Greg Woolf, Rome: An Empire’s Story (New York: Oxford University Press, 2012), 384 pp., $29.95.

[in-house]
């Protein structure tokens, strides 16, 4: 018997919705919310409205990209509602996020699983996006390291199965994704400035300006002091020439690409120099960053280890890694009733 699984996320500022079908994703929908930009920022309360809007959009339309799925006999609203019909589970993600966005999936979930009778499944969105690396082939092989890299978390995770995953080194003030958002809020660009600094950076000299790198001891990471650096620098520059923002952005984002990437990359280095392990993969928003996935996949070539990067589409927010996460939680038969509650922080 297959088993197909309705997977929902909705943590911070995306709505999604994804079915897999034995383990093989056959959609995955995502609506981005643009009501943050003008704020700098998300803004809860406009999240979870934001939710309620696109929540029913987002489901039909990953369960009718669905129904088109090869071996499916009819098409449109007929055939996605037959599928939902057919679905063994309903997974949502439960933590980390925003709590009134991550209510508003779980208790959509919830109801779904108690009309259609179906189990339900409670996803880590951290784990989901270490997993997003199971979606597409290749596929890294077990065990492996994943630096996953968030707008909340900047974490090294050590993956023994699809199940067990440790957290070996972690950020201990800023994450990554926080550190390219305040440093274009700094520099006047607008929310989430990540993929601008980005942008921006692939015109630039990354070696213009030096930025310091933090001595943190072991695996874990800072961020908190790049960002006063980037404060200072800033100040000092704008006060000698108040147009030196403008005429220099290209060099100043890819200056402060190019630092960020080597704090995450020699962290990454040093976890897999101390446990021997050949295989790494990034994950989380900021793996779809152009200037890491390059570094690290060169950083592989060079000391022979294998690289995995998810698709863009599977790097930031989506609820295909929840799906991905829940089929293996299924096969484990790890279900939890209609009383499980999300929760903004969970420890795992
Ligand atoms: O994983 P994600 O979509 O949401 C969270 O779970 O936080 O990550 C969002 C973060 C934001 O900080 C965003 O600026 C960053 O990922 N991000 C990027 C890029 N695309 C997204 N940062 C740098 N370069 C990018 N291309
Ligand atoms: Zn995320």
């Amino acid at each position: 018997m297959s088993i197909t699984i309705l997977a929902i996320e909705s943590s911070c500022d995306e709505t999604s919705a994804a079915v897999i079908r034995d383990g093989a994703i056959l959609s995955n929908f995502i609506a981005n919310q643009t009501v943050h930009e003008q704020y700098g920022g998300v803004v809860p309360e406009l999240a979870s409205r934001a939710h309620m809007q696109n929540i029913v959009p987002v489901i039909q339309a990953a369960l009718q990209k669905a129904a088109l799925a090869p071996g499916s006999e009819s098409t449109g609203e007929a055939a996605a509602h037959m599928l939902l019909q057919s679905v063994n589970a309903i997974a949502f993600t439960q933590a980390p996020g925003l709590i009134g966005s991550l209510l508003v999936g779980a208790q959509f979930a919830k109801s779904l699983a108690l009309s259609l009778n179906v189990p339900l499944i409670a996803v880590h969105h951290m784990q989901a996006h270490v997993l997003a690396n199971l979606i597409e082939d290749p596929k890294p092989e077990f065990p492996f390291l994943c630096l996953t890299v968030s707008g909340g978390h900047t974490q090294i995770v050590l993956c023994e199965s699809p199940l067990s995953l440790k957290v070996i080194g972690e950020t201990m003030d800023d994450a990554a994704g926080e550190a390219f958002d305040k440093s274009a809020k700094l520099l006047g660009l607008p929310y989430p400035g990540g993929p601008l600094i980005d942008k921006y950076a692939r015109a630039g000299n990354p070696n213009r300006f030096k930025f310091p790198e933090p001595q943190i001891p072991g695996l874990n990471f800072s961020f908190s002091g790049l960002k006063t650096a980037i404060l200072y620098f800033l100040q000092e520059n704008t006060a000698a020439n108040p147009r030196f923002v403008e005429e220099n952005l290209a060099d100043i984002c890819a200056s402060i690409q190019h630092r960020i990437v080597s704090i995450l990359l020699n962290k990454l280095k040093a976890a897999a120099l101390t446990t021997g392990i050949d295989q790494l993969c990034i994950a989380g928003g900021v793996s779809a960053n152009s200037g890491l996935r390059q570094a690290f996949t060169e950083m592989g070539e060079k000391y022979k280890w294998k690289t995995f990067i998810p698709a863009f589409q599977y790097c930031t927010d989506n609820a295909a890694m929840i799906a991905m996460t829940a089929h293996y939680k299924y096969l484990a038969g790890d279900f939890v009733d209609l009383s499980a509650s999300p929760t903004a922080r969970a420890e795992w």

Rome: An Empire's Story THE ROMAN Empire casts a long shadow. It may not have been the largest empire ever to exist, but it was one of the largest, and few if any can match its longevity. The Romans ruled Italy by the end of the fourth century BC, dominated the entire Mediterranean world by the middle of the second century BC and in the years to come ruled from the Atlantic coast in the west to the Euphrates in the east, from what is now Scotland in the north to the Sahara desert in the south. This achievement was all the more remarkable in an age when no person or idea could travel faster than a ship could sail or a horse gallop. The last emperor to rule in the western provinces was deposed in 476. The last to rule from Constantinople—established in the fourth century AD as a new Rome, with its own seven hills and senate—lost his city to the Turks in 1453.